Running for mental health awareness

WE’RE so used to running away from something. It seems easier that way, more dramatic and telenovela-ish. We run away from our problems, our fears, and our insecurities. We trip over ourselves avoiding people and situations that make us feel uncomfortable or conflicted.

But mostly, we run away from the great responsibility of facing our issues and from the humility and knowledge that comes with asking for help when we need it the most. And when we run away from the burdens our minds and emotions produce, where do we run to instead? We then run for what?

The hashtag #whatareyourunningfor was used by the organizers of last Sunday’s “Run for Rico” (Running Invites Camaraderie and Optimism) in Memoriam 2017.

The event, which was organized by the Negros Group of Psychiatrists and friends, was a celebration of the October 10th World Mental Health Day and an active remembrance of the life of Dr. Rico Angelo “Rico” Gerona III, an advocate who dedicated much of his time and wisdom in helping people become aware and achieve mental health.

For two years now, Dr. Rico’s wife, Michelle "Misyel" Uy-Gerona, has been leading an annual fun run to mark the death anniversary of Dr. Gerona and to continue his legacy.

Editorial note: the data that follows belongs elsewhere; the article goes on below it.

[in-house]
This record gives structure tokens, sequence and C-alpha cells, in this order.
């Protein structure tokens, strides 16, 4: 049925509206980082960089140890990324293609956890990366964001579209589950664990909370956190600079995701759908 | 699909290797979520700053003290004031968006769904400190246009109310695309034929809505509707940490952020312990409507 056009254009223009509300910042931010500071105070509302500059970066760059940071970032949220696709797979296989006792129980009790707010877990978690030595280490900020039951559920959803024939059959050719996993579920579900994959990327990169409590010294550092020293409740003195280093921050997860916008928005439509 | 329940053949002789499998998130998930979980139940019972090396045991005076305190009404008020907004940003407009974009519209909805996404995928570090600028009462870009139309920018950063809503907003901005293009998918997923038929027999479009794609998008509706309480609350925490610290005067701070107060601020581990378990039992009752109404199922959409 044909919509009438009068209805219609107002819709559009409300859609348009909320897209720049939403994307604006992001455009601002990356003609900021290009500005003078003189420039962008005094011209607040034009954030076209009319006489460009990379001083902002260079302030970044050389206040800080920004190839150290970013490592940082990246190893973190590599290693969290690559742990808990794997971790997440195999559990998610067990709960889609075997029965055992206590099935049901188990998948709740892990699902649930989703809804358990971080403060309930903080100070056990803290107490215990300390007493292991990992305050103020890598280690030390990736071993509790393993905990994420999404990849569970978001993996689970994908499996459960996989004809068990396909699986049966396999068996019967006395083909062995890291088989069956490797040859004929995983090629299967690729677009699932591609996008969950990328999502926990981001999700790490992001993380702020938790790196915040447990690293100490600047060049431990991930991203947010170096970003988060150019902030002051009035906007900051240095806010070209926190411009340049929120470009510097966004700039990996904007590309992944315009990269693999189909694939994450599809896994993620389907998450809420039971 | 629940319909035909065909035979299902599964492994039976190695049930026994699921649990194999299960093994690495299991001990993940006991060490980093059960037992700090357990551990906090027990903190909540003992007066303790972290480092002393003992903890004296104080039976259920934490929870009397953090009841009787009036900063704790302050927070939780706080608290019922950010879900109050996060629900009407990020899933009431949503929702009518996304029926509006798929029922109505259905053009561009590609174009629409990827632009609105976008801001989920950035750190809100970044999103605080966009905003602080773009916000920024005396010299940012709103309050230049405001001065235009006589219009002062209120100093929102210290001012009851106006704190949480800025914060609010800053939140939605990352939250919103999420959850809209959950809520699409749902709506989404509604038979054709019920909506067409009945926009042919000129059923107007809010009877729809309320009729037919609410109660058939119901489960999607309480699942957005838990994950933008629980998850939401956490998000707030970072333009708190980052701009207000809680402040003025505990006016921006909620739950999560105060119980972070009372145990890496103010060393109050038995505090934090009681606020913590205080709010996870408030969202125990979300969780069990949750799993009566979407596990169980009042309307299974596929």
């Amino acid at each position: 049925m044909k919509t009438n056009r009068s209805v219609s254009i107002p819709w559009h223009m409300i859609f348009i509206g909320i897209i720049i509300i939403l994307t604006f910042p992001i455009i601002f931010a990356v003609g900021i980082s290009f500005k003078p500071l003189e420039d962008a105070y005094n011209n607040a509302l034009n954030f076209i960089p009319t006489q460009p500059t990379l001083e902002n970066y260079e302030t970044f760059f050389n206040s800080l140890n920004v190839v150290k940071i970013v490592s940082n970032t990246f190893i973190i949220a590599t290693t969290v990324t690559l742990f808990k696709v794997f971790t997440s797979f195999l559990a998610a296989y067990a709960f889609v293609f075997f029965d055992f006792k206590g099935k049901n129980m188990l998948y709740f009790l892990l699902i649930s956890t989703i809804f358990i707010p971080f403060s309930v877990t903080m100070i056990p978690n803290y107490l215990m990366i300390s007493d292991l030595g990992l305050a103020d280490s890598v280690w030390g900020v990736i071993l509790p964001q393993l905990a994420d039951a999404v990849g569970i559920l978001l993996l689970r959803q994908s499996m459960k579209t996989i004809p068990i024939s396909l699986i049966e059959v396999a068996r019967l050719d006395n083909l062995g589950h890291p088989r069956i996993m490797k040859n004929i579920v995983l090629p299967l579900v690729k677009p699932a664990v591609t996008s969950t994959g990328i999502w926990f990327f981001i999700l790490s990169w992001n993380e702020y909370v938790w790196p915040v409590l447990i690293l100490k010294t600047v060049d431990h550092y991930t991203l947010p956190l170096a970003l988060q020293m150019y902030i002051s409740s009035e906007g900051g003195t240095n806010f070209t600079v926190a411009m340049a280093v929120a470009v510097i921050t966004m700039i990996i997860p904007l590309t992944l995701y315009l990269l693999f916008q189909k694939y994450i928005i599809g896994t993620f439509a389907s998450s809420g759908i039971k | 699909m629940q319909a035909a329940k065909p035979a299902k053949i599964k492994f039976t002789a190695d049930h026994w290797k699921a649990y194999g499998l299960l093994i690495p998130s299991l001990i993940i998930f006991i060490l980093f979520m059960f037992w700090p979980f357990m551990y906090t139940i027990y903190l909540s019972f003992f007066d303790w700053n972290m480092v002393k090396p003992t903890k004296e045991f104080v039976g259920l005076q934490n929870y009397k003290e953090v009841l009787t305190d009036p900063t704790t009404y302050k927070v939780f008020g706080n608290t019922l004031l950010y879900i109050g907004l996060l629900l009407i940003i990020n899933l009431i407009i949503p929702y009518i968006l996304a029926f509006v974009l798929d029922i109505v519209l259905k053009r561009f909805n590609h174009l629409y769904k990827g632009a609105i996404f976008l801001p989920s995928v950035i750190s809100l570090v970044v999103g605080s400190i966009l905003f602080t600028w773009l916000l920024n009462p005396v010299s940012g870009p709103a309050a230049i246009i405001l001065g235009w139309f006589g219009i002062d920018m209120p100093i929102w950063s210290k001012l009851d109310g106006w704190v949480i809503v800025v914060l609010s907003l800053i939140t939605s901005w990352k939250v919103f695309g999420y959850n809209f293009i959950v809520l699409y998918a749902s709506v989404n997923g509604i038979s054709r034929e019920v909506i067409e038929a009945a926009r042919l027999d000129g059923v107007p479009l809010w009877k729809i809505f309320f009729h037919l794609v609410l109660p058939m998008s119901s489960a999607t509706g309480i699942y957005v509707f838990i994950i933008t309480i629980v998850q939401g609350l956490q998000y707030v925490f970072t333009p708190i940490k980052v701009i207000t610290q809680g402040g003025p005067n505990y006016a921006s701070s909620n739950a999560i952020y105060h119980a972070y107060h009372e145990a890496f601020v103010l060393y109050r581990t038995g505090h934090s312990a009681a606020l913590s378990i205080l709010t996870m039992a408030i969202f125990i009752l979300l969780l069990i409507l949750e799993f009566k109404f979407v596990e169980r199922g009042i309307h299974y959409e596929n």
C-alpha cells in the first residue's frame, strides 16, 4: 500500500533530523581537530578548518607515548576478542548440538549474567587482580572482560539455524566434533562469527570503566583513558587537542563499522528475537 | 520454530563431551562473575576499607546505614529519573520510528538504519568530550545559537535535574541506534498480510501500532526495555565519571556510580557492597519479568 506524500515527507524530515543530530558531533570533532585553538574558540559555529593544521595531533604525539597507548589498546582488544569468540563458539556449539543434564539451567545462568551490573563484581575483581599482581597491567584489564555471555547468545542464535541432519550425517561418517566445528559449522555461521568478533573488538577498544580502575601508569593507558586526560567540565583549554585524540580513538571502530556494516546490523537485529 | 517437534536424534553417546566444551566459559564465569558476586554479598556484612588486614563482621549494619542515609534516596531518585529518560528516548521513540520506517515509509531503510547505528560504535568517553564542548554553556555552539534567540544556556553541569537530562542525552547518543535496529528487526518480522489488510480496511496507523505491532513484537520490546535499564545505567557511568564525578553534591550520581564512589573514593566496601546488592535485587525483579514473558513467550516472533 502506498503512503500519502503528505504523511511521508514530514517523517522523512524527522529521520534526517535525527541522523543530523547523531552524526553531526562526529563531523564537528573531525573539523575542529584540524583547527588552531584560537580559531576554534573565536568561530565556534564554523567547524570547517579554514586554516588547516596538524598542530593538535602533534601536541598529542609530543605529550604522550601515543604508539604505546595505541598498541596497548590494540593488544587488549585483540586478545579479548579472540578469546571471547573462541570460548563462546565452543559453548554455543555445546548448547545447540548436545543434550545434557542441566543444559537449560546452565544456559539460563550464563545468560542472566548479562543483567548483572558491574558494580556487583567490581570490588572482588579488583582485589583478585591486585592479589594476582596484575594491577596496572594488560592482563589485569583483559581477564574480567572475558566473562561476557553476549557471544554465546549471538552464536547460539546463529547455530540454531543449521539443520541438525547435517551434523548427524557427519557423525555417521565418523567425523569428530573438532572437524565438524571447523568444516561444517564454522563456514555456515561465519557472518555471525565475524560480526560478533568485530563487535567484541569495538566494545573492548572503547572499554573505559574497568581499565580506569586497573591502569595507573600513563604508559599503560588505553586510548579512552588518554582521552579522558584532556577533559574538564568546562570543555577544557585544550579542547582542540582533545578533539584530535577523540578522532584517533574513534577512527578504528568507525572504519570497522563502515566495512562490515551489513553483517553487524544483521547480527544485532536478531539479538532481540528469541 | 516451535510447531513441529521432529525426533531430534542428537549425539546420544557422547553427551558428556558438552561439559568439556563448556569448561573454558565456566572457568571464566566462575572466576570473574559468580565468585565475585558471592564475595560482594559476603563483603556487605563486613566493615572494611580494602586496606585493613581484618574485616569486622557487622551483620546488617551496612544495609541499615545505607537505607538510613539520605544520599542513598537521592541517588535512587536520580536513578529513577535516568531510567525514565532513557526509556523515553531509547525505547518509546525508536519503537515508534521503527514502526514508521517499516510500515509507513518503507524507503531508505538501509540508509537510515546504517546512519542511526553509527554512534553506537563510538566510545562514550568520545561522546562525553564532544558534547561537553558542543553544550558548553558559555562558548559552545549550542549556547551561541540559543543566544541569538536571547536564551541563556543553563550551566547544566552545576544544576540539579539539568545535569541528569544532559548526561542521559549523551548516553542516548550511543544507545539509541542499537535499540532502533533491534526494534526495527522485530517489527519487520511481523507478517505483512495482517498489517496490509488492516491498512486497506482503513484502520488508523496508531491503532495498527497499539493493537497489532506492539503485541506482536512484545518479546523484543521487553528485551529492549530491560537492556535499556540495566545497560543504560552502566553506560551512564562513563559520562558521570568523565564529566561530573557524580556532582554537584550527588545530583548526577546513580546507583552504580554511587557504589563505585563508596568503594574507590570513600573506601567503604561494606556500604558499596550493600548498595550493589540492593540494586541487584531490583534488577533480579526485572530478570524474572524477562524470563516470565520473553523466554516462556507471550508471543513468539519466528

A seven-year marathoner and a runner herself, Misyel shares how according to leading pediatrician, Dr. Vicky Leff, the mental and physical requirements of running align perfectly with tasks that enhance mental health.

As it is an individual sport, one must rely on himself or herself only for result. Resiliency is built because one must accept there are both good days and bad days in running. Finally, because a successful run is a long-term commitment, the values of motivation and determination are honed into a person’s character.

Although Misyel admits that running does not guarantee a perfect mental health, it does provide people with more opportunities to work on and improve ways of coping with the daily challenges of life.

The pressures of fast-paced lifestyle and the ironic isolation cases brought about by social media have created some major mental health issues. Depression is now considered as a leading cause of disability worldwide. “Run for Rico” calls out on the whole community to reduce the stigma associated with having mental issues and raise funds for mental health advocacy projects. To help raise awareness, the organizers also featured art works made by grade 9 students of various educational institutions who were given drug addiction prevention workshops.

With more concerned individuals coming together to shine the light on mental health as an integral part of total wellness, more lives can be saved.

And as we take our step, our walk, and our run in life, may we step away from darkness, walk with faith, and run towards a better, healthier future.
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